During an interview with Sandler I asked why he chose that simplistic, passive/aggressive title? He told me that the title was a decision of the publisher to help sell the book.
In 1933 Josef and Anni Albers were recruited to migrate from Germany, where they taught at the Bauhaus, taking their elaborate pedagogy to Black Mountain College. Josef chaired the fine arts department and Anni established the important programming in weaving and fiber design. Another Bauhaus couple was Xanti and Irene Schwinsky. He taught theatre and design as a former student of Oskar Schlemmer who he tried to recruit for the college.
Walter Gropius, the former director of the Bauhaus, and Marcel Breuer visited Black Mountain. They were commissioned to design a new campus but it proved to be too expensive to execute. When Gropius became head of the Harvard School of Design and Architecture he said that it would be best if all of his students studied first with Albers at Black Mountain.
Particularly during the years when Albers was a Black Mountain many leading Europeans passed through the campus including the French artist, theorist and architect Amedee Ozenfant. The Dutch born Willem de Kooning was invited by Albers to teach. This was repeated when Albers chaired the graduate program at Yale.
Albers while viewed as narrowly focused on non objective art welcomed a diversity of opinion from other faculty. The African American artist, Jacob Lawrence, taught at Black Mountain. Later, when the school was headed by poet Charles Olson, he invited the Social Realist Ben Shahn which resulted in unique collaborations in the performing arts.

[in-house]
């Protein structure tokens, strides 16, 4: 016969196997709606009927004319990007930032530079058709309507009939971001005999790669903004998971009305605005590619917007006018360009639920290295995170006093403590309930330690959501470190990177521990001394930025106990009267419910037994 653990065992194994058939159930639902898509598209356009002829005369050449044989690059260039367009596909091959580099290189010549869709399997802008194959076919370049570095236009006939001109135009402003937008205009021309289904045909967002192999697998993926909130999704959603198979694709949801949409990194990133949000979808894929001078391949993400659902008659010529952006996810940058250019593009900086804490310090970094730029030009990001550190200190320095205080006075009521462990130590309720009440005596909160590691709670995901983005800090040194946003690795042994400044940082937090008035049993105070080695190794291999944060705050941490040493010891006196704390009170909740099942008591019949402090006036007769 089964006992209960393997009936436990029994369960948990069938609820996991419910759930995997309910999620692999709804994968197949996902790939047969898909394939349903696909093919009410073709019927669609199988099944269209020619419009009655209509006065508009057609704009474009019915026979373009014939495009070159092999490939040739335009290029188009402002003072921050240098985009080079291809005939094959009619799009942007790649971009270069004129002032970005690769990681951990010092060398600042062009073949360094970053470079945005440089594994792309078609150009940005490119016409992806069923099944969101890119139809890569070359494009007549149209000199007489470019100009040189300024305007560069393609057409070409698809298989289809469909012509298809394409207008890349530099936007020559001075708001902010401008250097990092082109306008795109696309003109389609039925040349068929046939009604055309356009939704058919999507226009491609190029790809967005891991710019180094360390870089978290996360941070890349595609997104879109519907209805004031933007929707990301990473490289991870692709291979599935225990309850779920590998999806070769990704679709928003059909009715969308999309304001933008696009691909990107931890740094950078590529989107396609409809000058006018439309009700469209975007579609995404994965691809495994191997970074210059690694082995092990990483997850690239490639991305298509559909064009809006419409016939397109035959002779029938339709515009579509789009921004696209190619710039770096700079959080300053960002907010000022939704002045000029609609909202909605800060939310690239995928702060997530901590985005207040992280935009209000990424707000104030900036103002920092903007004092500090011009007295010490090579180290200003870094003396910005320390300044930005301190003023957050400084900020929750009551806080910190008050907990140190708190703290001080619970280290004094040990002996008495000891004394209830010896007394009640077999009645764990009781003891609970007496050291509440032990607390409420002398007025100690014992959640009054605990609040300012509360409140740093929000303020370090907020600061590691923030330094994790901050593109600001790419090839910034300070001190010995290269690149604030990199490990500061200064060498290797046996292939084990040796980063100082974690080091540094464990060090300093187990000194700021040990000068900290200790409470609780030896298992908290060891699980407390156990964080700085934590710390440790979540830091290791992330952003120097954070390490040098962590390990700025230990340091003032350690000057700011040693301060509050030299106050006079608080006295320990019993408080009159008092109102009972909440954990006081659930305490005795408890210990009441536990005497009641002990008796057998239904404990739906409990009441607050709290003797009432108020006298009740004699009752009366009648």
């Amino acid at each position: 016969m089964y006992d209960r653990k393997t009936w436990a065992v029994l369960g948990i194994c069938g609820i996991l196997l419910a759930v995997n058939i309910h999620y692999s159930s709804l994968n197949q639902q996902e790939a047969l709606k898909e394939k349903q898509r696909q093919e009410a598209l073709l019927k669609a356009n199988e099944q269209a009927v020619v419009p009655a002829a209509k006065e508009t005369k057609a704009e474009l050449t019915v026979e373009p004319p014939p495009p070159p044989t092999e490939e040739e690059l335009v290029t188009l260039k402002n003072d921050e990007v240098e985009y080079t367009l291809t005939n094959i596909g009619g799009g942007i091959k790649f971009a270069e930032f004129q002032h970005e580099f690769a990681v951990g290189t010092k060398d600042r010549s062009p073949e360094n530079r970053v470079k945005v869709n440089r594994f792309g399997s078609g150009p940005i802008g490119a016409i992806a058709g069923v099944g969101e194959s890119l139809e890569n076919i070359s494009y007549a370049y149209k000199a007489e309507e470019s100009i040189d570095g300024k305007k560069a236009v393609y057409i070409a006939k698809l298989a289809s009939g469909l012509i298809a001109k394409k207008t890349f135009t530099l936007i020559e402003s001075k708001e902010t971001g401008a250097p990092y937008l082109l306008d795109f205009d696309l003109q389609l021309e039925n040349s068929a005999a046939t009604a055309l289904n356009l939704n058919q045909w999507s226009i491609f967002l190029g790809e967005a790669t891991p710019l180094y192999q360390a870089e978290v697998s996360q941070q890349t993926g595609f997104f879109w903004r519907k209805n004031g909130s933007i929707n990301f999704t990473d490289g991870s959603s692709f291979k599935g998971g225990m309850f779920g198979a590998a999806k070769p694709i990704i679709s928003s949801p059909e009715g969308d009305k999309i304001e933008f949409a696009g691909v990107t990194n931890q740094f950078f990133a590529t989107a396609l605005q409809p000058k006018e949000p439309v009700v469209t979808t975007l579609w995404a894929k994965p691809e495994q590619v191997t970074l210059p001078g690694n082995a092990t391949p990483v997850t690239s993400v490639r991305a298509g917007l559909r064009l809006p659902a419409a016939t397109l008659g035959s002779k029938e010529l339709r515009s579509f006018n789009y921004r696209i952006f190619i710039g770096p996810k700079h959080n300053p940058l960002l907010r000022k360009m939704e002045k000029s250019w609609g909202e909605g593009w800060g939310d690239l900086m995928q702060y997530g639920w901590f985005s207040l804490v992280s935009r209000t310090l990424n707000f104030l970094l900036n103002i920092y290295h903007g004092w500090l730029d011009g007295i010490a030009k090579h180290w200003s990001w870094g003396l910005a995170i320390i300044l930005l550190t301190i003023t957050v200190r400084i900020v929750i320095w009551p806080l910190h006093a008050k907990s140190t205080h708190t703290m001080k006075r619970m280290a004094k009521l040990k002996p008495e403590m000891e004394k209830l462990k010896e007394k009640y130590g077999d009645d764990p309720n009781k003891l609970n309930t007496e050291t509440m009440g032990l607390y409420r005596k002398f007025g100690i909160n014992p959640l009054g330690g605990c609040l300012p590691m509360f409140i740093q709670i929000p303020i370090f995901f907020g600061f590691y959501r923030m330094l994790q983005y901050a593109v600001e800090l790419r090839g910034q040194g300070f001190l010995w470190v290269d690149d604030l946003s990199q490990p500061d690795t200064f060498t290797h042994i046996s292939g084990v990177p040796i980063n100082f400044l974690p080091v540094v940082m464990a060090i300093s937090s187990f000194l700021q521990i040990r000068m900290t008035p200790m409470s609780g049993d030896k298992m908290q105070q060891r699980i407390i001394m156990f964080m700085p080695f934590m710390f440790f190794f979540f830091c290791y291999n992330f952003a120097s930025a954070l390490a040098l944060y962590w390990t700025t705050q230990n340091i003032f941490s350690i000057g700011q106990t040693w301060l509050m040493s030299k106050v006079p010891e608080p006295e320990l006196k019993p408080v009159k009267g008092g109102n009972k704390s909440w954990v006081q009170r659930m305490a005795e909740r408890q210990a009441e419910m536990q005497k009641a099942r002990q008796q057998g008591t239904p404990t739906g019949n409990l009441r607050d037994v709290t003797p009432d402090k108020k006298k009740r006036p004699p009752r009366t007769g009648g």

Leading European artists and educators interacted with emerging Americans from John Cage, David Tudor and Merce Cunningham to students Robert Rauschenberg and Kenneth Noland. Alchemical influences, cross-pollinations and hybrid art forms would seem to be virtually inevitable.
The list of those who passed through Appalachia as faculty and students in part includes; photographers Aaron Siskind, Hazel Larsen Archer, Beaumont and Nancy Newhall and Harry Callahan, artists Ruth Asawa, Peter Grippe, Cy Twombly, John Chamberlain, Jean Charlot, Jose de Creeft, Nicholas Cernovich, Jo Sandman, Lyonel Feininger, Ilya Bolotovsky, Fielding Dawson, Elaine de Kooning, Fannie Hillsmith, Joseph Fiore, Helen Frankenthaler (with Clement Greenberg), Ray Johnson, Franz Kline, Richard Lippold, Pat Pasloff, Arthur Penn and Stan VanDerBeek (filmmakers), and Susan Weil (then the wife of Rauschenberg), ceramic/ craft artists Mim Sihvonen, Shoji Hamada, Robert Turner, Karen Karnes, Peter Voulkos as well inventor and visionary Buckminster Fuller. During the Olson period Robert Creeley and many writers were in residence.
The separation of truth from myth, however, is never simple and obvious; particularly when the deconstruction of post modernism is added to critical research and development of theory.
As we learned in Akira Kurosawa’s 1950 film Rashomon there are many ways of telling the story of what happened in the forest.
Conflating Albers and Bauhaus one anticipates a Teutonic pedagogical system cross-pollinated to his American colleagues and students. Reading carefully, however, we learn that Albers and his wife were morphed by Appalachia and particularly time spent in Mexico photographing and learning from its ruins and ancient glyphs. Their designs and her weaving techniques, in turn taught to their students, were deeply enriched by contact with ancient Mexican art, craft and architecture.
Teaching during the depression years Albers encouraged students to use local natural materials for their assignments. An Albers design using dried leaves is used as the cover illustration of the catalogue.
It is fascinating that Ancient America was also a major influence on the poet Olson during his years at Black Mountain and vacations in Mexico. He was intrigued by the glyphs as word and image. It is significant that he was writing his Gloucester inspired Maximus letters and poems while resident in Appalachia.
We read that Black Mountain’s European faculty was shocked and offended by a Cage combined lecture and performance which dissed Beethoven and harmony while advocating the French composer Erik Satie and his emphasis on duration.